Art on Display

“Clearly, you can see it is a cycle of killing. The arrows are death at their own hands as they bowed and surrendered more and more to the white man.” Jenny looks at her Grandfather.

“Honey, it wasn’t that simple. Half the tribes used us to get rid of their rivals. We took land they weren’t using and set up farms and cities.” Grandpa points at the ring with his cane “This is a bone colored ring with a couple of arrows and blood. Hell, you could make something better with some paste and paper.”

“Grandpa! He is a world renowned artist. They brought this here to commemorate the opening of Indian Hills at Columbus Circle. It’s a real piece of art.” Jenny looks at Grandpa like she has seen a holy relic

“It’s a piece of work, all right! But you’re shopping at a place named for the guy who ended the Indians way of life.” Grandpa looks around at the glass enclosures and brightly colored banners. “Yep! Those Indians sure would like all this spread out here.”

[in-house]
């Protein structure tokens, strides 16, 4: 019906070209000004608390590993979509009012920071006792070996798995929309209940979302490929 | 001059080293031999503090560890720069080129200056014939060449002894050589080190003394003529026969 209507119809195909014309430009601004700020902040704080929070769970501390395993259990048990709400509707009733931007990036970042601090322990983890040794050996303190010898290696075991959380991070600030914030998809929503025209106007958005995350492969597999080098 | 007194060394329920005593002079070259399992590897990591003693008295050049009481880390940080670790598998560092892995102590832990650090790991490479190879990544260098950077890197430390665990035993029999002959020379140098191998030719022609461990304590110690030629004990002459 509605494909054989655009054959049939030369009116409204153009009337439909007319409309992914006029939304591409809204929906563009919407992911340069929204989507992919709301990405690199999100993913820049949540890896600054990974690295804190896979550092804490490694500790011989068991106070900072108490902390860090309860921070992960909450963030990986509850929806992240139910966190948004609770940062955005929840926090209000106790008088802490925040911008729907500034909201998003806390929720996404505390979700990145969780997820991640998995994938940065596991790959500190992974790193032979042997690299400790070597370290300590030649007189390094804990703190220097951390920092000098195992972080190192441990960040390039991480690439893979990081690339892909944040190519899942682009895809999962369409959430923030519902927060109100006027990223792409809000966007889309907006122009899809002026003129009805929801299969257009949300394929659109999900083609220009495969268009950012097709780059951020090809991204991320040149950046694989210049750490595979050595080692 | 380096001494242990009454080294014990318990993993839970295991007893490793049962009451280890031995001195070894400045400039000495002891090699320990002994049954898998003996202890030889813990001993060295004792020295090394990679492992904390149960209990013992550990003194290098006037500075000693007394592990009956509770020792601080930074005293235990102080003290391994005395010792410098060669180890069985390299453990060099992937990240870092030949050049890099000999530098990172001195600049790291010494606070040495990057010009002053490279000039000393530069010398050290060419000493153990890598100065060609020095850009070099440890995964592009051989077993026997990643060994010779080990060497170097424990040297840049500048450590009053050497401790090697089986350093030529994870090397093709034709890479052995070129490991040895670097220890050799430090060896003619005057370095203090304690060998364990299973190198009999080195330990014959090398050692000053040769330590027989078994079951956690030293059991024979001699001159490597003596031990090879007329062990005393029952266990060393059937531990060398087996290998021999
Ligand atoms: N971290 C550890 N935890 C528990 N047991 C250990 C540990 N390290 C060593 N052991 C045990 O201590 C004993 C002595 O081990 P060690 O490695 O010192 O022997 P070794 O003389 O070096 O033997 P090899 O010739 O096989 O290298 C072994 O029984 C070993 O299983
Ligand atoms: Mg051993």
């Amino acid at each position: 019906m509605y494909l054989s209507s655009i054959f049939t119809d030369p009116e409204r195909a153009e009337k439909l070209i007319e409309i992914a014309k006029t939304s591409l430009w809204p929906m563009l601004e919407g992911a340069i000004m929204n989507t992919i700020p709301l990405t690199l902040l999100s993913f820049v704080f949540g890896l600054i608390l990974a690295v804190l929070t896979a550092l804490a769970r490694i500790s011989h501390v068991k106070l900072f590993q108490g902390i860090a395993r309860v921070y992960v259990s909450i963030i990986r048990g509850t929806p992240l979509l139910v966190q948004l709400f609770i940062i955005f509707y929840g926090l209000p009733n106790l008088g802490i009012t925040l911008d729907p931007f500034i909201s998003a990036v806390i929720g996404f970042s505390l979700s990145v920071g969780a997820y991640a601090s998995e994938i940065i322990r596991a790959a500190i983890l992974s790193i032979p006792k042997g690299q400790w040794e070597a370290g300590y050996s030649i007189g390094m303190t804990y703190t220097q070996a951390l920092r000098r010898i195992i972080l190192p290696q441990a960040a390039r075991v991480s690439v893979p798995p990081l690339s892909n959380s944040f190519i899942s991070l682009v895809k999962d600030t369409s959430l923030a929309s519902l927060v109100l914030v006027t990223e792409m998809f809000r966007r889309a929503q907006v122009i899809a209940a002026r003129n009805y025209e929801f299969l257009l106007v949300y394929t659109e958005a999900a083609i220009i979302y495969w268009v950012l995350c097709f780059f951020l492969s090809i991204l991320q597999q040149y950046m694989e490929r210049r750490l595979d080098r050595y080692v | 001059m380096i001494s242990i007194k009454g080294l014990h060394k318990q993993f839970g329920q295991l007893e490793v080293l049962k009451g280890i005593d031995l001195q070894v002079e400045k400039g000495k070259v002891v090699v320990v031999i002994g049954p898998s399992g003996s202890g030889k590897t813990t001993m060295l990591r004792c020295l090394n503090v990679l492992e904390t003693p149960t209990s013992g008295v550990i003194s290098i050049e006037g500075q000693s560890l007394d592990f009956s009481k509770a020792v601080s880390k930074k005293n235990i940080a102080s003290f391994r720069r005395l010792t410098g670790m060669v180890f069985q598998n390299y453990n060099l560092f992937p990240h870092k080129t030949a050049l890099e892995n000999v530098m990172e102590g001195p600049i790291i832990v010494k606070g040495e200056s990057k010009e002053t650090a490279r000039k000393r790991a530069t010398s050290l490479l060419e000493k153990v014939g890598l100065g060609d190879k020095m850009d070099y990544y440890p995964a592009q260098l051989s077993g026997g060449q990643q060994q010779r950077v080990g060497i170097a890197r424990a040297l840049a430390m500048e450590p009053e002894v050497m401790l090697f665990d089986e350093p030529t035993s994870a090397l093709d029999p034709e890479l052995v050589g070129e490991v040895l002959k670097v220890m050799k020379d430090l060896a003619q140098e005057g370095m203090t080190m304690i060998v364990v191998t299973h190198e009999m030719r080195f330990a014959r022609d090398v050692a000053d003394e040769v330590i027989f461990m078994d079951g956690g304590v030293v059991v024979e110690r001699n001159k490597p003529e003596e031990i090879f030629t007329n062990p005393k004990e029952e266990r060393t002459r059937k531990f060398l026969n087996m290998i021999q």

178 words

Written as part of a challenge called Flash Fiction for Aspiring Writers, details are available at

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15 thoughts on “Art on Display

    1. We’re constantly trying to judge our history. Which since we don’t understand the thinking at the time and the balance of people with different orgin has greatly expanded, we are caught up in a quagmire of non existent guilt. My Irish descendents were treated like throw aways in New England but there are no statues to indentured servants. Rioting does not free them, it burdens today and the future of those here. Time is a cruel thing to ignorant people. They die in long ended wars hoping to change what has happened. Just my humble opinion. 🙂

      Liked by 1 person

  1. That’s a very controversial subject. We were taught that Columbus discovered America. But the Native Americans were already here. They discovered America. And Columbus helped end the life as they knew it. Great story Mark!

    Liked by 1 person

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